One word comes to mind mid-way through The Buttertones’ latest effort, and that word is “Trouble.” Every character in the songs on Gravedigging, is either in it, or about to be, and there’s a dark undercurrent to lead singer Richard Araiza’s Jeffrey Lee Peirce-ian croon, making the danger feel both real and imminent.
Opener “Pistol Whip” plays out like a crime of joy. It’s a drunken teenage James Dean smashing tombstones with a hollow bodied guitar, wearing a skull for a mask, egged on by a moody saxophone, the “oohs” in the background sounding like police sirens. There’s a particular menace behind the surf jangle on “Sadie’s A Sadist”; the guitar riffs sound less like strings on a fretboard and more like a handful coins spilling out of snatched purse. In the sorrowful “A Tear for Rosie,” Araiza cries for his beloved; one could almost believe it was a cautionary tale if that driving disco beat didn’t seem to encourage a new set of midnight mistakes.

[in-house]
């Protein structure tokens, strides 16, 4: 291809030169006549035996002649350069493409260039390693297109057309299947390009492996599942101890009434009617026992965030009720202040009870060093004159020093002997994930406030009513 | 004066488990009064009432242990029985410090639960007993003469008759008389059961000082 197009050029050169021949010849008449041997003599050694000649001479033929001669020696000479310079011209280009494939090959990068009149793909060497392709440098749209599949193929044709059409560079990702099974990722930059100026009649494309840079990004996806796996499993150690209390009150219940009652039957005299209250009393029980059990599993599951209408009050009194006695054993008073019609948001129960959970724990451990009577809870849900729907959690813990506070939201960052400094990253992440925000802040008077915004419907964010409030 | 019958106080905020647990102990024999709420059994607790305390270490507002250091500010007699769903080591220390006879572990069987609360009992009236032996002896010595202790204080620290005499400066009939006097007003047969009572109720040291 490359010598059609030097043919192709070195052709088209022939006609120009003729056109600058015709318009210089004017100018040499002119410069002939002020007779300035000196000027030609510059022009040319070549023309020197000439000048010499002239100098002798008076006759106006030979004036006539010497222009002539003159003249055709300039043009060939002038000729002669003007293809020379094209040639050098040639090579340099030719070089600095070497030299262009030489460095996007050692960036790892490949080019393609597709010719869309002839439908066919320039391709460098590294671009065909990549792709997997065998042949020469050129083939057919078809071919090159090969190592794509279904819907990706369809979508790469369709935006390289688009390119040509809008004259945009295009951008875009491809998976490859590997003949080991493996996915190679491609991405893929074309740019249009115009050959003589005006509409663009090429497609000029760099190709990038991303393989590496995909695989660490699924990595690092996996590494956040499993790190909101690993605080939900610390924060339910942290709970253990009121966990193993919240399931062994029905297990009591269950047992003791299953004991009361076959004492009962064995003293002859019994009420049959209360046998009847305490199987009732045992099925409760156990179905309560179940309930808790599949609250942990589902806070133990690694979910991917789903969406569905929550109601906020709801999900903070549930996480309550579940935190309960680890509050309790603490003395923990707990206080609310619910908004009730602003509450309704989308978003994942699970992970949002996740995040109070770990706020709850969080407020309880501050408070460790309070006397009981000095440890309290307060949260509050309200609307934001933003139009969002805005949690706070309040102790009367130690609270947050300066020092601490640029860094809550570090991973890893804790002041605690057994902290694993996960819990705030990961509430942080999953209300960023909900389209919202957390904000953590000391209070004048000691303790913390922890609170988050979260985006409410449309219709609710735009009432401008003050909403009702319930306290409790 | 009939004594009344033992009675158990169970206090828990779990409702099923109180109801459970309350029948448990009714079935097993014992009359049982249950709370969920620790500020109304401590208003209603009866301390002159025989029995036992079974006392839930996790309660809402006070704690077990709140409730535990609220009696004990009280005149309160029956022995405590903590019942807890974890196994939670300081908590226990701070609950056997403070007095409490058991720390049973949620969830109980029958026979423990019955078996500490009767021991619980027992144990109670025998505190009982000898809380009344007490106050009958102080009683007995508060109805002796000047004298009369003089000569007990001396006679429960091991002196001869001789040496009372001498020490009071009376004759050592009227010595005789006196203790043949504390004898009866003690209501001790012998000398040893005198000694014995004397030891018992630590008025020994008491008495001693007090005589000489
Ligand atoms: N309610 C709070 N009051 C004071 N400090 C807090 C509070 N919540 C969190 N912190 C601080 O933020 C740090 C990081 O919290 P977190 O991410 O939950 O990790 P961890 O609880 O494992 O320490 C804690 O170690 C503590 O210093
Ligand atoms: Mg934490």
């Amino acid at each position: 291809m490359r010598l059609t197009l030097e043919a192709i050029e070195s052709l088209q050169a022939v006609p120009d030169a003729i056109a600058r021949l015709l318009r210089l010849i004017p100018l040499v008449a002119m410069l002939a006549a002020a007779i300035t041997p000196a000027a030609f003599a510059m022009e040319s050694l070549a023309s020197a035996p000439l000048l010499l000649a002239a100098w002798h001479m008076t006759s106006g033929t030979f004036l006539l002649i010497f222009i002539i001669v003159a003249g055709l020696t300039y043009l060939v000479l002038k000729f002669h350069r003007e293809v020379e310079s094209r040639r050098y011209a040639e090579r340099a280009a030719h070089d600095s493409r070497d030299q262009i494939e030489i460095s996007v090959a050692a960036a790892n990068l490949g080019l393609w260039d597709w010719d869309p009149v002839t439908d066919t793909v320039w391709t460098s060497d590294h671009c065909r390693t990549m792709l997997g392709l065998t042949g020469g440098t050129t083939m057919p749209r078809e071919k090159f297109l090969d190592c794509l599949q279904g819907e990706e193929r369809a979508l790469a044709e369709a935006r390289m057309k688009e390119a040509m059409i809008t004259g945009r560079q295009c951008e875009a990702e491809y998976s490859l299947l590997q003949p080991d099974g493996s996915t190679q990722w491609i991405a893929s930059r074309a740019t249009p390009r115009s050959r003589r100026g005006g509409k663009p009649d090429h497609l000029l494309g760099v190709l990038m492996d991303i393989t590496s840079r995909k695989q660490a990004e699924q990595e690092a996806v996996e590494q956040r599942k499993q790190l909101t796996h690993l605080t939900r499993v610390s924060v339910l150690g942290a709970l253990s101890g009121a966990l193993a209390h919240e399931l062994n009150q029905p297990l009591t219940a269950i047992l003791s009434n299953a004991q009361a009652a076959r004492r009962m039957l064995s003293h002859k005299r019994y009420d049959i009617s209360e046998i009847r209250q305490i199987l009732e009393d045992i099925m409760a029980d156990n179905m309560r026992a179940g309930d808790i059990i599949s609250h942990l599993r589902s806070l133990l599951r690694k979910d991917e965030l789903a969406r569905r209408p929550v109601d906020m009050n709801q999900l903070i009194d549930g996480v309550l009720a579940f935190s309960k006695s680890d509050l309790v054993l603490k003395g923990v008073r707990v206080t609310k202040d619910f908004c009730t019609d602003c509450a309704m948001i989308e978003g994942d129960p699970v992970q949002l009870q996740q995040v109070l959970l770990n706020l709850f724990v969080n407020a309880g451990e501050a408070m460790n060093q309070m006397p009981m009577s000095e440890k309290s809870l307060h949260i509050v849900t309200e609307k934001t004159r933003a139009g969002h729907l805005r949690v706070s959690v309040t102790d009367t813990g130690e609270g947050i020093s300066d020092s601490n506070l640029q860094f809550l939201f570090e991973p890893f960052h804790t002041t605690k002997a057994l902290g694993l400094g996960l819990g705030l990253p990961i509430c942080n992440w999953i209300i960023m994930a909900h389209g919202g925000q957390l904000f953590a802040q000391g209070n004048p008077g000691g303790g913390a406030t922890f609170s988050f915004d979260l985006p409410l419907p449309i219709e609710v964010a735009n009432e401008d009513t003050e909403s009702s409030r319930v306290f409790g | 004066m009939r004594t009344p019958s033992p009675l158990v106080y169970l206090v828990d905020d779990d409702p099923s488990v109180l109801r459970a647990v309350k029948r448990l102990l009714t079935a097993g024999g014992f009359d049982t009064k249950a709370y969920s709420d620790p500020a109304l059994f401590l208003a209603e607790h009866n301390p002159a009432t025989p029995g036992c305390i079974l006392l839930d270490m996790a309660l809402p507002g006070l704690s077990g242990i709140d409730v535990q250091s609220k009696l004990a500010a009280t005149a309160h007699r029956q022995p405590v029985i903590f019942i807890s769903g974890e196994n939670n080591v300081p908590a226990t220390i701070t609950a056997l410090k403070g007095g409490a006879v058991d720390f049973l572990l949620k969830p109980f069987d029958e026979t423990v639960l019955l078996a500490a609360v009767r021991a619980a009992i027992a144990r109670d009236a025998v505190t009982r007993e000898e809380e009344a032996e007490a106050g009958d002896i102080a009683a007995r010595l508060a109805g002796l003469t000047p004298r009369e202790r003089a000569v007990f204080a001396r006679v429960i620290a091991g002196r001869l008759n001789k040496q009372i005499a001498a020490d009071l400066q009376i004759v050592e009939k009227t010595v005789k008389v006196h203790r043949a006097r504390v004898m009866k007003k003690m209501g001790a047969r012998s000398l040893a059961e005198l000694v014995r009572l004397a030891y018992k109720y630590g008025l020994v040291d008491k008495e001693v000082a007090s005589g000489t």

Since their inception The Buttertones have shown an uncanny ability to conjure cinematic imagery, from the twinkly ‘50s prom from American Brunch’s “Baby Doll” to the oh-so-casual ‘60s indie cocktail lounge of “Reminiscing” on their self-titled debut. There’s a touch of those same elements here (“I Ran Away”), but Gravedigging is more like a beach party movie set in a circle of Dante’s Inferno. The songs are as punchy as they are profane, a bottomless bottle of grim Americana that’s very easy to pick up, but almost impossible to put down.